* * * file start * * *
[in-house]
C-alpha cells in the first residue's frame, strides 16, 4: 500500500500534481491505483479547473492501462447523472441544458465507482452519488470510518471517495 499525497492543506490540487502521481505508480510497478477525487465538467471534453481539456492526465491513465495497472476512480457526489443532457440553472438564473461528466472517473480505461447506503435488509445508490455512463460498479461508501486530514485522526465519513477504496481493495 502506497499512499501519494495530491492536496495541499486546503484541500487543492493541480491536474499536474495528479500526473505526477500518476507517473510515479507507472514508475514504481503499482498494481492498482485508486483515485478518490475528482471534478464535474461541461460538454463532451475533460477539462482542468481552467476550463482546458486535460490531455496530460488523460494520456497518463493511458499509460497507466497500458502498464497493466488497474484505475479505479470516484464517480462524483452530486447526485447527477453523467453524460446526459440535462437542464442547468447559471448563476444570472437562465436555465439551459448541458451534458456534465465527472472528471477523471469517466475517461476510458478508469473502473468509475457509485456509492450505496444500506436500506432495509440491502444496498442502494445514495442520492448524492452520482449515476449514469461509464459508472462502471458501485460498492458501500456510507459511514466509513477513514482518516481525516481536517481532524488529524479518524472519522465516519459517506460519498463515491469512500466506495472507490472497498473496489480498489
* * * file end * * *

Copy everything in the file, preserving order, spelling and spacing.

[in-house]
C-alpha cells in the first residue's frame, strides 16, 4: 500500500500534481491505483479547473492501462447523472441544458465507482452519488470510518471517495 499525497492543506490540487502521481505508480510497478477525487465538467471534453481539456492526465491513465495497472476512480457526489443532457440553472438564473461528466472517473480505461447506503435488509445508490455512463460498479461508501486530514485522526465519513477504496481493495 502506497499512499501519494495530491492536496495541499486546503484541500487543492493541480491536474499536474495528479500526473505526477500518476507517473510515479507507472514508475514504481503499482498494481492498482485508486483515485478518490475528482471534478464535474461541461460538454463532451475533460477539462482542468481552467476550463482546458486535460490531455496530460488523460494520456497518463493511458499509460497507466497500458502498464497493466488497474484505475479505479470516484464517480462524483452530486447526485447527477453523467453524460446526459440535462437542464442547468447559471448563476444570472437562465436555465439551459448541458451534458456534465465527472472528471477523471469517466475517461476510458478508469473502473468509475457509485456509492450505496444500506436500506432495509440491502444496498442502494445514495442520492448524492452520482449515476449514469461509464459508472462502471458501485460498492458501500456510507459511514466509513477513514482518516481525516481536517481532524488529524479518524472519522465516519459517506460519498463515491469512500466506495472507490472497498473496489480498489